A ferry comes alongside our ship with the heat crew of the LST 344. Their ship had been sunk and they went back to England with us. We were awakened at about four the next morning; the action had started. Allied cruisers were bombarding the beach, anti-aircraft fire filled the sky overhead; enemy planes were in the vicinity.

Flares and shellfire could be seen on shore in a big tank battle. The Germans were trying to break into the beachhead near the town of Bayeux.

General quarters were sounded again and we raced for the guns, enemy planes were flying low among the ships. They were flying so low we couldn’t shoot at them for fear of hitting the ship next to us. I was called off my gun to go down to No. 12 20mm gun that had jammed while firing. As I started down the rails, a German ME-109 came in strafing. It strafed the No. 12 gun crew as I stopped and tried to lay down on the steps.

Huge sparks and flashes came from the deck as the bullets sprayed around the gun crew. I didn’t think they would get out of this alive, but they did. All three were wounded.

As the battle ashore rages, we left with our dead and wounded to return to England. We unloaded the dead and wounded and others. Loaded again at four that evening and sailed again for Gold Beach.

We arrived off the beach at four the next evening, June 9, and came under air attacks as we dropped anchor. As we started unloading troops, we again came under small-arms fire from somewhere on the beach. A shot from shore hit the bow door.

The ship’s guns opened fire on planes overhead. Anti-aircraft fire was all around and our ship was making a smoke screen.

Night came and the shelling from the Navy went on; in the dark we finished unloading troops. There is heavy shelling of the beach by Allied cruisers. Flares are dropped out oat sea in a Navy battle.

At first break of day, 50 friendly aircraft are seen patrolling overhead. If only we could have had that many at Sicily and Salerno. As we moved onto the beach to unload, we knocked a hole in our fresh water tank while beaching. We came off the beach and formed a convoy for the dry dock in England. We passed the chalk-white cliffs of Dover with the Germans sitting on the French side watching every move we made. At this point it was not far to the French shore.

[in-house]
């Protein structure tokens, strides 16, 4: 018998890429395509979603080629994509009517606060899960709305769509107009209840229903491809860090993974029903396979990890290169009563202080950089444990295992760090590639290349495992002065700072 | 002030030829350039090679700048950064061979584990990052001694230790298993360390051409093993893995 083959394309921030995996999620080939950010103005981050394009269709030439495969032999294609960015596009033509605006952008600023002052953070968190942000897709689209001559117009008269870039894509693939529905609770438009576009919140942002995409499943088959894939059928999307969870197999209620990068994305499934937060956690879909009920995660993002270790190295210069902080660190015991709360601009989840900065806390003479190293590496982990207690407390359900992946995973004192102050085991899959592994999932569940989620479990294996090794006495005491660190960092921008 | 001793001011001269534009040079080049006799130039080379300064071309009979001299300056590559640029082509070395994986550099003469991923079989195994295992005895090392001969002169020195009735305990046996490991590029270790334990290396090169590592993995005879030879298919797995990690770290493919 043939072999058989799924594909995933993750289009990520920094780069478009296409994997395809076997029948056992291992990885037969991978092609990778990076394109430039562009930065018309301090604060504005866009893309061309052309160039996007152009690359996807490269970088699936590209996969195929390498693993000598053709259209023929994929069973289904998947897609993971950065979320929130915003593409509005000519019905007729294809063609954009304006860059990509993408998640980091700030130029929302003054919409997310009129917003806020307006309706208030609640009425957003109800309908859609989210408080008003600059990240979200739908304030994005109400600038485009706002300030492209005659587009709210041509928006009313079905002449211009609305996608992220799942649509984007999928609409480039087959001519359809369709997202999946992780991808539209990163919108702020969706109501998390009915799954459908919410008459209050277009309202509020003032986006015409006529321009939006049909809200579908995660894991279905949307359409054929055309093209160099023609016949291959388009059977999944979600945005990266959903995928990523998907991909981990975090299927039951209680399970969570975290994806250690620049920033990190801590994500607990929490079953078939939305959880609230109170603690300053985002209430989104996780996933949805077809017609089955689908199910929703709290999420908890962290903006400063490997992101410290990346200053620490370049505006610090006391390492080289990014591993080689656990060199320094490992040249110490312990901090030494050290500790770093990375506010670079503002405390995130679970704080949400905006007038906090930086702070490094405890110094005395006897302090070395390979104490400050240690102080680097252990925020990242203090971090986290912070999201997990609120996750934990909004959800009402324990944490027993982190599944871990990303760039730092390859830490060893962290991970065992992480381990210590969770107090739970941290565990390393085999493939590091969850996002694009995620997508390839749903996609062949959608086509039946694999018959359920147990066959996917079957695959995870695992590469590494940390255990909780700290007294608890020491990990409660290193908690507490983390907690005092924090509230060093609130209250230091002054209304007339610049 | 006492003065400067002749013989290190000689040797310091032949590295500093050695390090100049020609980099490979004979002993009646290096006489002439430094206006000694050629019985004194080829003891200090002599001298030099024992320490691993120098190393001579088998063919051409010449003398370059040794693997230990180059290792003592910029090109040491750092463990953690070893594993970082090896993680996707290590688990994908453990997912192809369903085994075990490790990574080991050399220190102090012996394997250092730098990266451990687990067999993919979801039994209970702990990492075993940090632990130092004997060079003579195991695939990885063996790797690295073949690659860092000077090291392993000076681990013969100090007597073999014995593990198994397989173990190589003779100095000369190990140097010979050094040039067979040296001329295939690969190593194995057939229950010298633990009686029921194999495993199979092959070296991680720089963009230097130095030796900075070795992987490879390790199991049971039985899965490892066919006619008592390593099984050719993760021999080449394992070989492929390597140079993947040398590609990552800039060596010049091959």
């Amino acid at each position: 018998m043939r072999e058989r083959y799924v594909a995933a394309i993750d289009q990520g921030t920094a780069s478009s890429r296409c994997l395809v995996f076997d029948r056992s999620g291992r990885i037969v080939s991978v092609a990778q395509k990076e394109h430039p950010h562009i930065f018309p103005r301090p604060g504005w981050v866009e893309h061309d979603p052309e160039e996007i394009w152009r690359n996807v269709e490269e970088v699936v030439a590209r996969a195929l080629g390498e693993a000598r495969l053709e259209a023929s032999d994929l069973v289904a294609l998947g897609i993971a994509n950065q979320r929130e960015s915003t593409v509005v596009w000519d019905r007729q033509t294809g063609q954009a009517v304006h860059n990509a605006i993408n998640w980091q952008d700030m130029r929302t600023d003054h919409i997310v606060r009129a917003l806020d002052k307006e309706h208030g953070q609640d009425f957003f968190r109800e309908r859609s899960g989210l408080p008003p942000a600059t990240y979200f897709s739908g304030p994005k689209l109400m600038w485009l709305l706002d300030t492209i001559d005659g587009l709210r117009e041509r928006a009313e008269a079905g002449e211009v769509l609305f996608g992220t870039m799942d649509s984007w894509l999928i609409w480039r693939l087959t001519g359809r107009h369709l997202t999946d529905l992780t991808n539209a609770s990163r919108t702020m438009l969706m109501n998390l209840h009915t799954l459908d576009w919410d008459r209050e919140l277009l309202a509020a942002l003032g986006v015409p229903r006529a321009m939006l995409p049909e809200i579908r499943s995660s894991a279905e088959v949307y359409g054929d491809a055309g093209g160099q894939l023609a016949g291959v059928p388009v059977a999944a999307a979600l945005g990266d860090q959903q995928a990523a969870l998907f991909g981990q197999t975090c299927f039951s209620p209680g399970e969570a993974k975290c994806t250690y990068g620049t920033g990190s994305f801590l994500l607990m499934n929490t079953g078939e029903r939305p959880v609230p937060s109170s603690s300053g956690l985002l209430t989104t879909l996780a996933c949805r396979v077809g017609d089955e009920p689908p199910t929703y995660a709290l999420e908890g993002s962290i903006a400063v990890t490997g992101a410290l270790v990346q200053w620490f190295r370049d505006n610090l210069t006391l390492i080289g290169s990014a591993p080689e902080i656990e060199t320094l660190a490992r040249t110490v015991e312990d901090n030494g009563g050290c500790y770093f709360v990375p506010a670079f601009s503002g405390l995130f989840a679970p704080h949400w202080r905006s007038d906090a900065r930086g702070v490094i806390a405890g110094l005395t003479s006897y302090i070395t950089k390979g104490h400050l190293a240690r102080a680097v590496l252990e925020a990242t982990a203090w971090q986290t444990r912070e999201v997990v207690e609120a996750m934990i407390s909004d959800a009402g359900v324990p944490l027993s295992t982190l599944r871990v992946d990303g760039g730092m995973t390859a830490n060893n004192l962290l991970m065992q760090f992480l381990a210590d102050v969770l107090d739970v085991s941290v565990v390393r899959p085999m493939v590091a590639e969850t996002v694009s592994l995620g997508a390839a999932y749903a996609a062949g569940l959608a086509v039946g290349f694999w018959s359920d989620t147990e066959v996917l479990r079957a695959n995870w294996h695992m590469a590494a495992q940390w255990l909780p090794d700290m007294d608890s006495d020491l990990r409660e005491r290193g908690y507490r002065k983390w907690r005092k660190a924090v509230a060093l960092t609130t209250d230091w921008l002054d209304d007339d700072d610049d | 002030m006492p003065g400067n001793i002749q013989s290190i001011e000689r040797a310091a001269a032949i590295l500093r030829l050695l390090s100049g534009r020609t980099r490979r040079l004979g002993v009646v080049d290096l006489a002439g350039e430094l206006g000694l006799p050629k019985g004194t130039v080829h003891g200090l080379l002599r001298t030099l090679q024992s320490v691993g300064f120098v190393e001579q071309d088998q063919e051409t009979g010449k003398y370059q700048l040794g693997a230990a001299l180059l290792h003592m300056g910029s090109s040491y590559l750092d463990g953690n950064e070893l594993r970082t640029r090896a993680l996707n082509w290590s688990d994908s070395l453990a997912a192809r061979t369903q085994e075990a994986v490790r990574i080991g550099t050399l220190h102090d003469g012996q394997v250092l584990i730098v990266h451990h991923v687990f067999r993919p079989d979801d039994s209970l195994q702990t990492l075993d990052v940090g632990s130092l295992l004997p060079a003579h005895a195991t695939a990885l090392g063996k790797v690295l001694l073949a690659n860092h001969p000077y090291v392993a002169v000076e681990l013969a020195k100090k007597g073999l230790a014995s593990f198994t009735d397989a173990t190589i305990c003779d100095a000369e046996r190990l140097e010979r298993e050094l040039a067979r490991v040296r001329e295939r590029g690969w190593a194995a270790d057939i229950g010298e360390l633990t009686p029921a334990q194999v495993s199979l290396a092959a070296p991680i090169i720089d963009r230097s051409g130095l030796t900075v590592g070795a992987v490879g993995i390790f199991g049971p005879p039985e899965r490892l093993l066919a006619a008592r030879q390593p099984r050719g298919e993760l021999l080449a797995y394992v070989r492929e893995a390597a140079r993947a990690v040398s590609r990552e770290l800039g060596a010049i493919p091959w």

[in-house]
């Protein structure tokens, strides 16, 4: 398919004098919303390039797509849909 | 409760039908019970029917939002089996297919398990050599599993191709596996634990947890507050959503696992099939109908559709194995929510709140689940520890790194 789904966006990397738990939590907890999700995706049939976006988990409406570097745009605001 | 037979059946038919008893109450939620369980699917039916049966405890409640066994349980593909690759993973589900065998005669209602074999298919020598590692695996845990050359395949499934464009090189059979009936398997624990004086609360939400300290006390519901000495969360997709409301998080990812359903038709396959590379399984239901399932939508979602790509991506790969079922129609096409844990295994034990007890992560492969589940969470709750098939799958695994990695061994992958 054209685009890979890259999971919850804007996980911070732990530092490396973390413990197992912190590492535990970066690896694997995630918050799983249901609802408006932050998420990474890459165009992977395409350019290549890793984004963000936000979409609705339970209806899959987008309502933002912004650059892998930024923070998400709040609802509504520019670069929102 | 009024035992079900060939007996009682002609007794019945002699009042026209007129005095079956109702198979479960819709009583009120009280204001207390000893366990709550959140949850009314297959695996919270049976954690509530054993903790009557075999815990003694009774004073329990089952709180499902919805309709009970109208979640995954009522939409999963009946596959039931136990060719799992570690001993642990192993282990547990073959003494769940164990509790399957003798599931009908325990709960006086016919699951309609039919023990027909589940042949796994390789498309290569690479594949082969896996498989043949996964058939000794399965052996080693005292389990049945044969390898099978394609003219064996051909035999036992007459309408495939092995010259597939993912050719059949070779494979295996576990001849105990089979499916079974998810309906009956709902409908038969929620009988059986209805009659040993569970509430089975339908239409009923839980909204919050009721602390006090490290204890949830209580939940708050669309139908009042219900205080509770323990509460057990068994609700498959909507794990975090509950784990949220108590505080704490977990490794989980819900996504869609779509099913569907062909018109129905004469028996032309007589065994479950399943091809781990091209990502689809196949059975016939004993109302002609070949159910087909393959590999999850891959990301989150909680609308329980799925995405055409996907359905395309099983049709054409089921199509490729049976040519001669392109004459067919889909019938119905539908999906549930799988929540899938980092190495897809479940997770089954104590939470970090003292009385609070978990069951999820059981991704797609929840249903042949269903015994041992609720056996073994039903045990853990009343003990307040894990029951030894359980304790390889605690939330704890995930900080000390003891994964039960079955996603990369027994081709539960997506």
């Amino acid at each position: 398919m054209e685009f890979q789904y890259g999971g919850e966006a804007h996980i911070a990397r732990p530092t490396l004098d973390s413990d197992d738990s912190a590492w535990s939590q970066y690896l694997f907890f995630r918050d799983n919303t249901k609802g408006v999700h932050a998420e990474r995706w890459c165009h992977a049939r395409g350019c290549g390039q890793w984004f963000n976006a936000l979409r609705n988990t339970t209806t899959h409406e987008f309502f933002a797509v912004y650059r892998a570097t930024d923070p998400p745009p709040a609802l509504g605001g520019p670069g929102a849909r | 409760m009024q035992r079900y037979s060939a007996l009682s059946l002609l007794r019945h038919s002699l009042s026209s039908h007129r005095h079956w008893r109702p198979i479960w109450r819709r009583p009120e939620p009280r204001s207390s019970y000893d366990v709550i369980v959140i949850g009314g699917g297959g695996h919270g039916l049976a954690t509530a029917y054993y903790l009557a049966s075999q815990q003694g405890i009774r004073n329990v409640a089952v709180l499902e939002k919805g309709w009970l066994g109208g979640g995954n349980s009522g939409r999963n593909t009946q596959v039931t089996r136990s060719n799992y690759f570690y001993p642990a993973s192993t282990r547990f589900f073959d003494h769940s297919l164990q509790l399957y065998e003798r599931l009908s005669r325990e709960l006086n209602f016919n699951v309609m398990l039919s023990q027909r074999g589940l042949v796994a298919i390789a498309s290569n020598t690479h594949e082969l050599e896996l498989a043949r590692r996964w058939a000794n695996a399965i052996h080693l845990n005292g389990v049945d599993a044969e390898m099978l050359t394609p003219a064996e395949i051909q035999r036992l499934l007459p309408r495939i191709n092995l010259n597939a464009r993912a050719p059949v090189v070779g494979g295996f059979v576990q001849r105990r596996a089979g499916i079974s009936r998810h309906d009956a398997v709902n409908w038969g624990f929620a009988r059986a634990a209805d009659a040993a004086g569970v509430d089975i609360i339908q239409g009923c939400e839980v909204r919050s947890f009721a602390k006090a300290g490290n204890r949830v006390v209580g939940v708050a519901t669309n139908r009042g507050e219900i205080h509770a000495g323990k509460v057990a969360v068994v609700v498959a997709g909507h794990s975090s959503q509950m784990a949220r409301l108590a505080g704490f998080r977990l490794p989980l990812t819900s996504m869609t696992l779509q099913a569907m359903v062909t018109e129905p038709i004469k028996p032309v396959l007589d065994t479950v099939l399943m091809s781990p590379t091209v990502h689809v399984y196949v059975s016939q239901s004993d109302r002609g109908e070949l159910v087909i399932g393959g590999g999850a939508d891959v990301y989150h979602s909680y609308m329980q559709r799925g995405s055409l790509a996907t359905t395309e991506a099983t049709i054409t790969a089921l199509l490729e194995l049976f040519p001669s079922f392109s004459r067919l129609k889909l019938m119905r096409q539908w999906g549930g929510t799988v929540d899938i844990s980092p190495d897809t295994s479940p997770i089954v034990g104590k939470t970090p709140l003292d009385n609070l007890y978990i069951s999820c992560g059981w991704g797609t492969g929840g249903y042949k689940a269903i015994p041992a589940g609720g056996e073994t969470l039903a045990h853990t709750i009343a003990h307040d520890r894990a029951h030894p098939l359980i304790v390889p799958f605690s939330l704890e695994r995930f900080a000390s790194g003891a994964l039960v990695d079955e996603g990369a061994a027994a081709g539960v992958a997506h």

‘Our job was to disrupt communications and keep the German troops from advancing to the coast.’ — William PuckettA day before the Allies’ massive Normandy invasion, the 82nd Airborne dropped into France behind enemy lines.

“Our job was to disrupt communications and keep the German troops from advancing to the coast, said William Puckett of Rome.

As soon as the American planes crossed the English Channel, they encountered enemy anti-aircraft fire.

“We picked up so much flak. Some of the planes go lost. We were scattered here and there,” said Puckett, then a staff sergeant.

Just outside St. Mere Eglise, about 100 of the paratroopers found one another. Despite being under constant fire, they began searching the area for Germans.

“We picked up about 80 to 100 German prisoners,” he said.

During the D-Day invasion, the Americans behind enemy lines were under constant bombardment, he said.

Puckett was thrown into a hedgerow by one of the blasts. “I got a concussion,” he said.

With the injury to his head, Puckett was only partially aware of the action around him. He’s not even sure how long he may have been unconscious. The Allied troops continued with the mission, leaving eight or ten of their men in the hedgerow.

“The Germans picked us up as prisoners and marched us to their command post in the woods. There were dead Germans laying all over the road,” Puckett said of the last he saw of the D-Day invasion.

‘The troops were under fire from the time we landed, every day and every hour.’ — Willie Green

Omaha beach was the “worst invasion” in which the USS Ancon was involved, said Willie Green of Rome, a coxswain on the radio command ship. Rough weather and intense resistance mad the landings especially difficult.

“The troops were under fire from the time we landed, every day and every hour.”

The ship was not a troop carrier, but a command ship that carried supplies and the leaders of the invasions, including Maj. Gen. Leonard Gerow, who commanded the assault forces of the Army, and Rear Adm. John L. Hall, who coordinated the amphibious landing.

Green said his worst memory was after the initial troops landed, the boat crews would pull drowned American soldiers from the water.

“We had a boat hook and we would just grab them by their clothes and pull them onto the beach and leave them there.”

Green said many soldiers drowned before they reached the beach because the waves were so rough the day were weighted down with equipment.

“A week after D-Day, the American forces sank 100 American cargo ships to still the water and to keep down the waves so the troops could get in. We lost a lot of boats there because of the rough water.

‘Oh, gosh, did we take losses. It was terrible ... we went in over open ground.’ — Glenn Nichols